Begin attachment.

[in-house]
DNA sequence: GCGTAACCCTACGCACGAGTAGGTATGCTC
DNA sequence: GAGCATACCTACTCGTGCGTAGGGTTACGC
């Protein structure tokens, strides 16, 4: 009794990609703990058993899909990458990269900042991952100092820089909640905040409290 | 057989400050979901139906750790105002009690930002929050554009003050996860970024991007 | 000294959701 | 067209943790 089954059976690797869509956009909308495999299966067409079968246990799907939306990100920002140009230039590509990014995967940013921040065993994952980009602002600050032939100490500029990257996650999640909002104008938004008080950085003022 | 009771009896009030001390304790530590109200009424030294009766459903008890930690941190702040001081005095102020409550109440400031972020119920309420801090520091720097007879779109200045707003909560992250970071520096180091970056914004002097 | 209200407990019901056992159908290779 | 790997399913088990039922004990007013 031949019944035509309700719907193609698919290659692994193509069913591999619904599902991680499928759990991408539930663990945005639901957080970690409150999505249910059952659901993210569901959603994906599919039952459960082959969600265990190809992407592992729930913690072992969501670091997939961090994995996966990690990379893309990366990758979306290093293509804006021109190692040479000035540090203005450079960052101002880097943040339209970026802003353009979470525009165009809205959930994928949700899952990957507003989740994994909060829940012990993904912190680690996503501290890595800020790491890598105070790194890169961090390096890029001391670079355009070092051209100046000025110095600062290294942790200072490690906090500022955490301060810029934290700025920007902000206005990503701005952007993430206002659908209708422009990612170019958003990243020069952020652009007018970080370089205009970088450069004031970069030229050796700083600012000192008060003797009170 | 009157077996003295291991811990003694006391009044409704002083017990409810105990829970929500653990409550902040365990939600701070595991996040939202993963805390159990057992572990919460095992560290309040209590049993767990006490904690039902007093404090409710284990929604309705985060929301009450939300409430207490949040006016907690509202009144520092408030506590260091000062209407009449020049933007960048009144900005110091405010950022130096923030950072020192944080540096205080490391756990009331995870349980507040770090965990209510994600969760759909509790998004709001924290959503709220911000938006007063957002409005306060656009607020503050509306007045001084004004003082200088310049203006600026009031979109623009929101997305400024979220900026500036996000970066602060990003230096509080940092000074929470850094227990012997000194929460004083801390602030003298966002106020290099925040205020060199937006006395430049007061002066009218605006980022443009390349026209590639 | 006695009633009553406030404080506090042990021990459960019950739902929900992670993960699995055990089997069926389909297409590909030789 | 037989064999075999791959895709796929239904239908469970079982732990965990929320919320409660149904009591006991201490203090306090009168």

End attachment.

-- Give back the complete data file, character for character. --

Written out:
[in-house]
DNA sequence: GCGTAACCCTACGCACGAGTAGGTATGCTC
DNA sequence: GAGCATACCTACTCGTGCGTAGGGTTACGC
């Protein structure tokens, strides 16, 4: 009794990609703990058993899909990458990269900042991952100092820089909640905040409290 | 057989400050979901139906750790105002009690930002929050554009003050996860970024991007 | 000294959701 | 067209943790 089954059976690797869509956009909308495999299966067409079968246990799907939306990100920002140009230039590509990014995967940013921040065993994952980009602002600050032939100490500029990257996650999640909002104008938004008080950085003022 | 009771009896009030001390304790530590109200009424030294009766459903008890930690941190702040001081005095102020409550109440400031972020119920309420801090520091720097007879779109200045707003909560992250970071520096180091970056914004002097 | 209200407990019901056992159908290779 | 790997399913088990039922004990007013 031949019944035509309700719907193609698919290659692994193509069913591999619904599902991680499928759990991408539930663990945005639901957080970690409150999505249910059952659901993210569901959603994906599919039952459960082959969600265990190809992407592992729930913690072992969501670091997939961090994995996966990690990379893309990366990758979306290093293509804006021109190692040479000035540090203005450079960052101002880097943040339209970026802003353009979470525009165009809205959930994928949700899952990957507003989740994994909060829940012990993904912190680690996503501290890595800020790491890598105070790194890169961090390096890029001391670079355009070092051209100046000025110095600062290294942790200072490690906090500022955490301060810029934290700025920007902000206005990503701005952007993430206002659908209708422009990612170019958003990243020069952020652009007018970080370089205009970088450069004031970069030229050796700083600012000192008060003797009170 | 009157077996003295291991811990003694006391009044409704002083017990409810105990829970929500653990409550902040365990939600701070595991996040939202993963805390159990057992572990919460095992560290309040209590049993767990006490904690039902007093404090409710284990929604309705985060929301009450939300409430207490949040006016907690509202009144520092408030506590260091000062209407009449020049933007960048009144900005110091405010950022130096923030950072020192944080540096205080490391756990009331995870349980507040770090965990209510994600969760759909509790998004709001924290959503709220911000938006007063957002409005306060656009607020503050509306007045001084004004003082200088310049203006600026009031979109623009929101997305400024979220900026500036996000970066602060990003230096509080940092000074929470850094227990012997000194929460004083801390602030003298966002106020290099925040205020060199937006006395430049007061002066009218605006980022443009390349026209590639 | 006695009633009553406030404080506090042990021990459960019950739902929900992670993960699995055990089997069926389909297409590909030789 | 037989064999075999791959895709796929239904239908469970079982732990965990929320919320409660149904009591006991201490203090306090009168």